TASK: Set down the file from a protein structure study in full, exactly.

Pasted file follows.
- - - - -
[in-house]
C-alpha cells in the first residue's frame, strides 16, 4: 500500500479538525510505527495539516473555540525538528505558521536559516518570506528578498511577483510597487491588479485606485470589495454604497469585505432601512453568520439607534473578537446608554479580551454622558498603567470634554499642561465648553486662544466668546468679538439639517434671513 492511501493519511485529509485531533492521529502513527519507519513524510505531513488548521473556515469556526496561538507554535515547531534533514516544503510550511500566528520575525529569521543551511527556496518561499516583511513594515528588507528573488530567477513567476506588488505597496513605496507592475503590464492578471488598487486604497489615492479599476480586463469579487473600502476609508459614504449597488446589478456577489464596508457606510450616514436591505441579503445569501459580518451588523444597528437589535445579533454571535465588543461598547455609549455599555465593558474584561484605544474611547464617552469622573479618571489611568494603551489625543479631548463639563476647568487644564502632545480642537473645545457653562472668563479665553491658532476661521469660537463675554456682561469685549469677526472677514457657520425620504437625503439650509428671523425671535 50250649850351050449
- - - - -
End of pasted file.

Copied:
[in-house]
C-alpha cells in the first residue's frame, strides 16, 4: 500500500479538525510505527495539516473555540525538528505558521536559516518570506528578498511577483510597487491588479485606485470589495454604497469585505432601512453568520439607534473578537446608554479580551454622558498603567470634554499642561465648553486662544466668546468679538439639517434671513 492511501493519511485529509485531533492521529502513527519507519513524510505531513488548521473556515469556526496561538507554535515547531534533514516544503510550511500566528520575525529569521543551511527556496518561499516583511513594515528588507528573488530567477513567476506588488505597496513605496507592475503590464492578471488598487486604497489615492479599476480586463469579487473600502476609508459614504449597488446589478456577489464596508457606510450616514436591505441579503445569501459580518451588523444597528437589535445579533454571535465588543461598547455609549455599555465593558474584561484605544474611547464617552469622573479618571489611568494603551489625543479631548463639563476647568487644564502632545480642537473645545457653562472668563479665553491658532476661521469660537463675554456682561469685549469677526472677514457657520425620504437625503439650509428671523425671535 50250649850351050449